Yellowstone National Park Tours
The world’s first National Park, Yellowstone, spans over 2.2 million acres and is full of natural wonders, geothermal phenomena, and diverse, free-roaming wildlife. Yellowstone's Old Faithful geyser is one of a myriad of epic phenomena, along with bubbling mud pots, steaming rainbow hot springs, and the multi-colored terraces of Mammoth Hot Springs. Leave the details to us, and we'll help you find exactly the right Yellowstone vacation that checks off everything you want and stays within your travel budget. You'll wake up right in the park, explore with experienced and knowledgeable Travel Directors, and go beyond the tourist sites with local specialists.
1. Visit Old Faithful: This iconic geyser is one of the most popular attractions in the park and is known for its predictable eruptions.
2. See the Grand Prismatic Spring, the largest hot spring in the United States and one of the most colorful geothermal features in the world.
3. Join a Yellowstone Forever local expert for an educational walk through the park. Yellowstone Forever is the official non-profit partner of Yellowstone National Park, with a mission to protect, preserve and enhance Yellowstone National Park through education and philanthropy. Prepare for informative conversations about the geologic and historical origins of the park, wildlife and management, and their current projects supporting the park. By supporting Yellowstone Forever, this experience contributes to their efforts in wildlife conservation.
4. Go wildlife watching: Yellowstone is home to bison, elk, moose, wolves, grizzly bears, and more.
5. Take a scenic drive through Hayden Valley and keep an eye out for wolves, bears, elk, and hundreds of bison.
6. Explore the Mammoth Hot Springs terraces, one of the major geyser basins in Yellowstone, and see the unique limestone terraces.
7. Enjoy an easy hike along the Beaver Ponds Trail that rambles through sagebrush meadows, trees, and beaver ponds. Look out for wildlife, including various water birds and perhaps a distant bear, elk, mule deer, pronghorn, or moose.
8. Take an easy 1.5-mile hike at Grand Prismatic Overlook for the best view overlooking Grand Prismatic Spring.
9. Head to the Fishing Bridge Visitor Center and Trailside Museum to learn about the many bird species inhabiting the park.
10. Take in grand views and seize an ideal photo opportunity at Artists Point at an elevation of 7,976 feet. You can also see the Yellowstone River from Artist Point, a lookout that provides a stunning view of the "Grand Canyon of Yellowstone."
11. Hike the (easy) 3.9-mile Clear Lake Artist Point Loop Trail for more amazing views of the Grand Canyon of Yellowstone, plus dramatic falls, tranquil ponds and lakes, rolling meadows, thermal features, and wildlife.
12. Explore the spectacular Upper Geyser Basin and Midway Geyser Basin, home to Castle Geyser, Crested Pool, Sapphire Pool, Grand Prismatic Spring, and the Excelsior Geyser Crater. From rising steam to colorful pools and ponds, take your pick of various hikes ranging from less than a mile to 3.5 miles.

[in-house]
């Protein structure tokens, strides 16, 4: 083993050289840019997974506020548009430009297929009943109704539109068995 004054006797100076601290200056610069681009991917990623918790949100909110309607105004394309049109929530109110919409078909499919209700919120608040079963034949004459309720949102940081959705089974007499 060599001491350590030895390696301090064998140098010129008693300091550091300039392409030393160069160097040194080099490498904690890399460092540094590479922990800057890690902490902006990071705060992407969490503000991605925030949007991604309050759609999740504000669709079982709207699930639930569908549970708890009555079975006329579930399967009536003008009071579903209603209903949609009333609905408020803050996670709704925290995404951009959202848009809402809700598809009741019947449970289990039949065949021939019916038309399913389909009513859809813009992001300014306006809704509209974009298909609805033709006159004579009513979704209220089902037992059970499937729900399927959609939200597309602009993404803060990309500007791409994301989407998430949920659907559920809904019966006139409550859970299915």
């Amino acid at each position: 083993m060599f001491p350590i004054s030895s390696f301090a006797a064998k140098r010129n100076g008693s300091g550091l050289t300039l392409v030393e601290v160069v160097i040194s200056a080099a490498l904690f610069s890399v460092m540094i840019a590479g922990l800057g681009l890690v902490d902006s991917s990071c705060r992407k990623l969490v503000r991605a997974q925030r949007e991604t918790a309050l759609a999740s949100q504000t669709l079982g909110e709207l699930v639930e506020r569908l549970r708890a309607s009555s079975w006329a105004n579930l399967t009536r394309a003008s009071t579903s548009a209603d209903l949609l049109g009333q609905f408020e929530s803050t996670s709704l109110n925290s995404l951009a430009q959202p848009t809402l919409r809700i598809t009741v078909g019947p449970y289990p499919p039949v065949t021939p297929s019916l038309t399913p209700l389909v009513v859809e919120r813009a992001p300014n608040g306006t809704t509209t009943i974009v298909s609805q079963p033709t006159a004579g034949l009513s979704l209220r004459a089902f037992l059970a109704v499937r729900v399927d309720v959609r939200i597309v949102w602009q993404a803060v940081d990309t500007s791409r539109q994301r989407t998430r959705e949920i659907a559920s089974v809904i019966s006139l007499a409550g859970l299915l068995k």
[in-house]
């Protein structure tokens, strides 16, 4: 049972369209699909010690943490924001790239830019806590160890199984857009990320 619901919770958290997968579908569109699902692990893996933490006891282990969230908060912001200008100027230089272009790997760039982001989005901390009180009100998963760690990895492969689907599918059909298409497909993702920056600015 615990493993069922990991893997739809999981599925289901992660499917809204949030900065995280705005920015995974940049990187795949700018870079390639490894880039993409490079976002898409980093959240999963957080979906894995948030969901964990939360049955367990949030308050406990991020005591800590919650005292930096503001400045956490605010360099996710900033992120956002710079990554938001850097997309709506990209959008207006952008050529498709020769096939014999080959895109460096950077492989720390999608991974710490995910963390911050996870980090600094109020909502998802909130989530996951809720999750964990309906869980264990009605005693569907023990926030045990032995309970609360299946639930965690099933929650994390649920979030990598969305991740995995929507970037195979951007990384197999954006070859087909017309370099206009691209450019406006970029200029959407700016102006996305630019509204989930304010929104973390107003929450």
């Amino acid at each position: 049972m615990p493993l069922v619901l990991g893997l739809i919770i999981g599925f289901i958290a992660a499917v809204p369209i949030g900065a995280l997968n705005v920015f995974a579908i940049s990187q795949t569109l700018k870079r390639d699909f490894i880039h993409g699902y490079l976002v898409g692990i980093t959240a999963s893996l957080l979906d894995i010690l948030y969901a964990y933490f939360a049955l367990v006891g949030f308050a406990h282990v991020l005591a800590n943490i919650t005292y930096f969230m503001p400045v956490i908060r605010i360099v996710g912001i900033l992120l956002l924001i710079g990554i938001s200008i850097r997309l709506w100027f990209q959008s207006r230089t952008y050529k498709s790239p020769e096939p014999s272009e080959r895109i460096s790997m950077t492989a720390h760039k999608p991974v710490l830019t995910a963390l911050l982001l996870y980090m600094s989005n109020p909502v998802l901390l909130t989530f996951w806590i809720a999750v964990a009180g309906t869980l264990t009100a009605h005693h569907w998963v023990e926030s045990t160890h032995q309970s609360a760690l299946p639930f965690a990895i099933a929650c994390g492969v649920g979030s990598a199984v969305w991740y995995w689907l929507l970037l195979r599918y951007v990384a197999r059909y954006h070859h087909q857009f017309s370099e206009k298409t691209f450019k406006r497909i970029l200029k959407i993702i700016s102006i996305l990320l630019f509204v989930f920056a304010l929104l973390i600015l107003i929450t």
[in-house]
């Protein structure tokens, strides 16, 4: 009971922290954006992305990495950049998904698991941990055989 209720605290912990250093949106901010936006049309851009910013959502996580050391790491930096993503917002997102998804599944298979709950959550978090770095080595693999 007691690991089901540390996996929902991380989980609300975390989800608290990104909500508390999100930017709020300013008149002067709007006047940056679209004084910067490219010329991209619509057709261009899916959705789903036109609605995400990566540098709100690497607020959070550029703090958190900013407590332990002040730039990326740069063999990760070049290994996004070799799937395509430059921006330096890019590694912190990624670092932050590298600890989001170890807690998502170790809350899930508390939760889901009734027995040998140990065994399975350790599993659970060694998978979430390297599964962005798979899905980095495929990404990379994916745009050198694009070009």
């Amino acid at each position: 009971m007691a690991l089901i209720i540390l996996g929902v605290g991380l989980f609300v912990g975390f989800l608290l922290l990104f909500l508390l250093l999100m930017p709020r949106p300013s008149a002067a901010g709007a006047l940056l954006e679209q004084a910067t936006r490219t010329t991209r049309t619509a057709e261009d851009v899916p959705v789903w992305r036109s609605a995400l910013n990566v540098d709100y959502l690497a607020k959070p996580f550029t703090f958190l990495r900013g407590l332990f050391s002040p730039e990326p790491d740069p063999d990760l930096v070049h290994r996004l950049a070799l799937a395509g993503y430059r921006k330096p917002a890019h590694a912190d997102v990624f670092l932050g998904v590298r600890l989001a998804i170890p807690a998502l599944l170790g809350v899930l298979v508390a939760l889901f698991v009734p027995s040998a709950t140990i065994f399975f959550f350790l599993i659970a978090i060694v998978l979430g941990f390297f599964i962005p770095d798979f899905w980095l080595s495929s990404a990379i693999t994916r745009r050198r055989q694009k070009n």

13. Learn the story of Madison Buffalo Jump and how Indigenous Americans used this massive semicircular cliff for 2,000 years as the site for stampeding herds of bison off the edge.
14. Stay in the National Park Lodges, allowing you to experience the park's natural habitat after hours.
15. Visit the Canyon Visitor Education Center to learn about how the Yellowstone supervolcano, with its geysers, hot springs, and geological history, shapes every living organism in the park. The center offers a fascinating range of interactive exhibits, animations, audio-visual productions, and real-time scientific data.
Yellowstone, the First National Park in the USA
History of the USA National Park System
On March 1, 1872, Yellowstone became the first national park, launching the US National Park System. Congress established Yellowstone National Park in the Territories of Wyoming and Montana. Since this preceded statehood for both territories, they were placed under federal management within the Department of the Interior.
In subsequent years, the government protected many more areas, many of which were also on federal land. The system was piecemeal: designations included National Parks, National Monuments, Historic Monuments, Natural Areas, and Historic Areas. The administration was spread among the Department of the Interior, the War Department, and the Forest Service within the Department of Agriculture.
By 1916, the Department of the Interior managed 35 national parks and monuments. That year, President Woodrow Wilson established the National Park Service to protect and administer these and future national parks. The National Park Service works to preserve US National Parks for all people's enjoyment, education, and inspiration.
Visit the soaring lobby and massive fireplace of the Old Faithful Inn, an icon of rustic national park architecture. Old Faithful geyser is only one of many captivating natural phenomena to experience while visiting Yellowstone National Park. Don't miss the bubbling mud pots, steaming rainbow hot springs, steam vents, and multi-colored travertine terraces of Mammoth Hot Springs.